Mexican free-tailed bats swirl higher and higher as they make their nightly exit from the Eckert James River Bat Cave Preserve outside of Mason, Tex. (Tom Fox/Dallas Morning News via AP)

Sometimes bad guys are clad in white.

A creepy, sticky and icky menace known as white-nose syndrome that attacks little brown bats as they're curled up sleeping during their winter hibernation is a case in point.

More than 7 million bats have perished from white-nose since it was discovered in an Albany, N.Y. cave nine years ago, and a new research paper provides insight into why. As little brown bats observed for the study dozed in a coma-like sleep, their immune systems recognized the attacking disease but never didn't lift a finger to stop it.

[Nearly seven million bats have died from white-nose fungus]

"The alarm is going up and no one is showing up to put out the fire," said Kenneth A. Field, the lead author of the research released Thursday. Normally, when inflammation and swelling happens, immune systems spring into action like a body guard. But for little brown bats, it turned a little and kept sleeping.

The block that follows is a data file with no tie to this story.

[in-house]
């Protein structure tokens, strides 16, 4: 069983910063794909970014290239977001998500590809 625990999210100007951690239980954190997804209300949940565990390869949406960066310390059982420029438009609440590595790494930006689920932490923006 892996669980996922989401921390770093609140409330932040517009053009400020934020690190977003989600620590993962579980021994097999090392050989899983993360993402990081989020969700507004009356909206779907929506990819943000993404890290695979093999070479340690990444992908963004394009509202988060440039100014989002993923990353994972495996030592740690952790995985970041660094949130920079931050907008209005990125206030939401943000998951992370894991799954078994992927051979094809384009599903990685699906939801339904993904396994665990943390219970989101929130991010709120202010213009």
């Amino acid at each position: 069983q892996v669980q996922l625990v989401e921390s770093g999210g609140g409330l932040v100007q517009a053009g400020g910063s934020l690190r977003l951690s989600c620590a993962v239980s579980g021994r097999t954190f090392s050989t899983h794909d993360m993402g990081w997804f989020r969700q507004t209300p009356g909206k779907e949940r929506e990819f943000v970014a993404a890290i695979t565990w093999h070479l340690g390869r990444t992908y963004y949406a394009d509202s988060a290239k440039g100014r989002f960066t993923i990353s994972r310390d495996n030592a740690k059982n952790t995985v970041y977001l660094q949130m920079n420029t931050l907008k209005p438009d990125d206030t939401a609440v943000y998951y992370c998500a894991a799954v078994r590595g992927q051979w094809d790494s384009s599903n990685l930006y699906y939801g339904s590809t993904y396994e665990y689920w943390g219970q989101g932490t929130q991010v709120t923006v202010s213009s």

BU-led researchers predict that little brown bats may be extinct in the Northeast within 16 years. (Boston University/BU Today)

Field is one of the first researchers to take the study of the Pseudogymnoascus destructans fungus that causes white nose from a petri dish to the field. He watched helplessly as the disease ate away at membranes in the wings of the bats. His understanding of what was happening was limited by the step-by-step nature of research. More observation was needed to know exactly why the bats were so easily taken out.

"We don’t know for sure that it’s the fungus in white nose that’s stopping the cells, or that the bats are hibernating and can’t respond," said Field, an associate professor of biology at Bucknell University. Little brown bats that once filled the night skies to hunt insects have been nearly wiped out on the Atlantic coast, and a recent U.S. Geological Survey report said it could take decades for them to recover, if at all.